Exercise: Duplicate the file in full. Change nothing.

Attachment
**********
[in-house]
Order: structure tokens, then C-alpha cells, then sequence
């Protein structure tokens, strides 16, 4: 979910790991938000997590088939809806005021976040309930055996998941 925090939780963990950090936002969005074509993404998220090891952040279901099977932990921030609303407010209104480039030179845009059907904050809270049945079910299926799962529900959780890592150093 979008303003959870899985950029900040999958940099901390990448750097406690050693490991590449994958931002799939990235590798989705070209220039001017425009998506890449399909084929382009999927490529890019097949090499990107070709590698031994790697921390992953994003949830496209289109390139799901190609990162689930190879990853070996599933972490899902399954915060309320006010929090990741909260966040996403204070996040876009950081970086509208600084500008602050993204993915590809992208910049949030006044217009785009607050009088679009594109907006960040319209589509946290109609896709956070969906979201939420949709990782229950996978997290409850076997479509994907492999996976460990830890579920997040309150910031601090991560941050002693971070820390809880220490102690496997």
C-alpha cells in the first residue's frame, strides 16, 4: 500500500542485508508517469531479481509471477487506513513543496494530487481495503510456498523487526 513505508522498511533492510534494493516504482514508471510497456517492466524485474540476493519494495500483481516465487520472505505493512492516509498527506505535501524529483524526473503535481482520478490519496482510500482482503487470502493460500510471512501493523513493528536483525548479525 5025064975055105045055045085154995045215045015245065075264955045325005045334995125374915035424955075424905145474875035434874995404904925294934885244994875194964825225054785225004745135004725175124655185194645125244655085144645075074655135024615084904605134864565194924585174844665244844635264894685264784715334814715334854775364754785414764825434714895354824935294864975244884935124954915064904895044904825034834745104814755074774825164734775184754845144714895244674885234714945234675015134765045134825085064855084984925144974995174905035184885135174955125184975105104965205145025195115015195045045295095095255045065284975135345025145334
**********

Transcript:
[in-house]
Order: structure tokens, then C-alpha cells, then sequence
């Protein structure tokens, strides 16, 4: 979910790991938000997590088939809806005021976040309930055996998941 925090939780963990950090936002969005074509993404998220090891952040279901099977932990921030609303407010209104480039030179845009059907904050809270049945079910299926799962529900959780890592150093 979008303003959870899985950029900040999958940099901390990448750097406690050693490991590449994958931002799939990235590798989705070209220039001017425009998506890449399909084929382009999927490529890019097949090499990107070709590698031994790697921390992953994003949830496209289109390139799901190609990162689930190879990853070996599933972490899902399954915060309320006010929090990741909260966040996403204070996040876009950081970086509208600084500008602050993204993915590809992208910049949030006044217009785009607050009088679009594109907006960040319209589509946290109609896709956070969906979201939420949709990782229950996978997290409850076997479509994907492999996976460990830890579920997040309150910031601090991560941050002693971070820390809880220490102690496997």
C-alpha cells in the first residue's frame, strides 16, 4: 500500500542485508508517469531479481509471477487506513513543496494530487481495503510456498523487526 513505508522498511533492510534494493516504482514508471510497456517492466524485474540476493519494495500483481516465487520472505505493512492516509498527506505535501524529483524526473503535481482520478490519496482510500482482503487470502493460500510471512501493523513493528536483525548479525 5025064975055105045055045085154995045215045015245065075264955045325005045334995125374915035424955075424905145474875035434874995404904925294934885244994875194964825225054785225004745135004725175124655185194645125244655085144645075074655135024615084904605134864565194924585174844665244844635264894685264784715334814715334854775364754785414764825434714895354824935294864975244884935124954915064904895044904825034834745104814755074774825164734775184754845144714895244674885234714945234675015134765045134825085064855084984925144974995174905035184885135174955125184975105104965205145025195115015195045045295095095255045065284975135345025145334